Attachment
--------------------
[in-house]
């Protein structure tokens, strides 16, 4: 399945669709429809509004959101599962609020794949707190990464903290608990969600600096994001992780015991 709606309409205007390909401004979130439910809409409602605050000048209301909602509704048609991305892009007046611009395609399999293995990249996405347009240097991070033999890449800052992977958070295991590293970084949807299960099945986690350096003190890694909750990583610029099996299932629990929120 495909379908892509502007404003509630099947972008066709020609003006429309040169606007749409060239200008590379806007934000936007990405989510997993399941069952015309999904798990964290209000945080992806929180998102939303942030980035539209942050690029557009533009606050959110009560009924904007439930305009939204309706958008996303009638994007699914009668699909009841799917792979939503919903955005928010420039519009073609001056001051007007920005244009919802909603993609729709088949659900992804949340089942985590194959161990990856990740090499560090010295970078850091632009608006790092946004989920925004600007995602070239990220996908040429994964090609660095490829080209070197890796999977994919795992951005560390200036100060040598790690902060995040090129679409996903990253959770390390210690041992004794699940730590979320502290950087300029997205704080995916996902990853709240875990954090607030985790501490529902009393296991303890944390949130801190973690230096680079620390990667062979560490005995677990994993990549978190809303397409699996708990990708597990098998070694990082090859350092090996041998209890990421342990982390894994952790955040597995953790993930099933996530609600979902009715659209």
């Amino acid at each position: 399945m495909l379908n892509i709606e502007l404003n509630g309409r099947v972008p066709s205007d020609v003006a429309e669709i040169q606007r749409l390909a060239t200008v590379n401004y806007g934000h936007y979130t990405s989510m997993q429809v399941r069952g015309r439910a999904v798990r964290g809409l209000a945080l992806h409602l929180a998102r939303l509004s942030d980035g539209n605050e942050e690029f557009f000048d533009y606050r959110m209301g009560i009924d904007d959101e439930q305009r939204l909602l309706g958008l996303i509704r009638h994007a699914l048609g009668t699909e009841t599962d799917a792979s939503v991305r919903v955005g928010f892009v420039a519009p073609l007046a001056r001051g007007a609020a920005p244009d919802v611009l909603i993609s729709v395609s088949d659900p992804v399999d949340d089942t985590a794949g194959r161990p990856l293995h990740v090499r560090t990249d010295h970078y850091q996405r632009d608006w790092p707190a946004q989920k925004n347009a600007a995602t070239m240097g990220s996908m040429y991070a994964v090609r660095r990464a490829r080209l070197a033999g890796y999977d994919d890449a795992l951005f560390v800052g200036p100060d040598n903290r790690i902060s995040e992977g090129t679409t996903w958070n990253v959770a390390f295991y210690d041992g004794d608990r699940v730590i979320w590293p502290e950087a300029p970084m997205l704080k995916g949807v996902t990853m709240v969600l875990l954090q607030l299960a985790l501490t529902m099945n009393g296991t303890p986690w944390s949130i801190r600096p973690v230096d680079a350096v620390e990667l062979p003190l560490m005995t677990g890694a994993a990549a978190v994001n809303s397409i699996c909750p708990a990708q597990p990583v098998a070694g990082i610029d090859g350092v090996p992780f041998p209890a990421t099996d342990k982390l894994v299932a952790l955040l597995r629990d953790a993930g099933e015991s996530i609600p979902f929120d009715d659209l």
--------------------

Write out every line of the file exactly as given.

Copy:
[in-house]
């Protein structure tokens, strides 16, 4: 399945669709429809509004959101599962609020794949707190990464903290608990969600600096994001992780015991 709606309409205007390909401004979130439910809409409602605050000048209301909602509704048609991305892009007046611009395609399999293995990249996405347009240097991070033999890449800052992977958070295991590293970084949807299960099945986690350096003190890694909750990583610029099996299932629990929120 495909379908892509502007404003509630099947972008066709020609003006429309040169606007749409060239200008590379806007934000936007990405989510997993399941069952015309999904798990964290209000945080992806929180998102939303942030980035539209942050690029557009533009606050959110009560009924904007439930305009939204309706958008996303009638994007699914009668699909009841799917792979939503919903955005928010420039519009073609001056001051007007920005244009919802909603993609729709088949659900992804949340089942985590194959161990990856990740090499560090010295970078850091632009608006790092946004989920925004600007995602070239990220996908040429994964090609660095490829080209070197890796999977994919795992951005560390200036100060040598790690902060995040090129679409996903990253959770390390210690041992004794699940730590979320502290950087300029997205704080995916996902990853709240875990954090607030985790501490529902009393296991303890944390949130801190973690230096680079620390990667062979560490005995677990994993990549978190809303397409699996708990990708597990098998070694990082090859350092090996041998209890990421342990982390894994952790955040597995953790993930099933996530609600979902009715659209």
């Amino acid at each position: 399945m495909l379908n892509i709606e502007l404003n509630g309409r099947v972008p066709s205007d020609v003006a429309e669709i040169q606007r749409l390909a060239t200008v590379n401004y806007g934000h936007y979130t990405s989510m997993q429809v399941r069952g015309r439910a999904v798990r964290g809409l209000a945080l992806h409602l929180a998102r939303l509004s942030d980035g539209n605050e942050e690029f557009f000048d533009y606050r959110m209301g009560i009924d904007d959101e439930q305009r939204l909602l309706g958008l996303i509704r009638h994007a699914l048609g009668t699909e009841t599962d799917a792979s939503v991305r919903v955005g928010f892009v420039a519009p073609l007046a001056r001051g007007a609020a920005p244009d919802v611009l909603i993609s729709v395609s088949d659900p992804v399999d949340d089942t985590a794949g194959r161990p990856l293995h990740v090499r560090t990249d010295h970078y850091q996405r632009d608006w790092p707190a946004q989920k925004n347009a600007a995602t070239m240097g990220s996908m040429y991070a994964v090609r660095r990464a490829r080209l070197a033999g890796y999977d994919d890449a795992l951005f560390v800052g200036p100060d040598n903290r790690i902060s995040e992977g090129t679409t996903w958070n990253v959770a390390f295991y210690d041992g004794d608990r699940v730590i979320w590293p502290e950087a300029p970084m997205l704080k995916g949807v996902t990853m709240v969600l875990l954090q607030l299960a985790l501490t529902m099945n009393g296991t303890p986690w944390s949130i801190r600096p973690v230096d680079a350096v620390e990667l062979p003190l560490m005995t677990g890694a994993a990549a978190v994001n809303s397409i699996c909750p708990a990708q597990p990583v098998a070694g990082i610029d090859g350092v090996p992780f041998p209890a990421t099996d342990k982390l894994v299932a952790l955040l597995r629990d953790a993930g099933e015991s996530i609600p979902f929120d009715d659209l």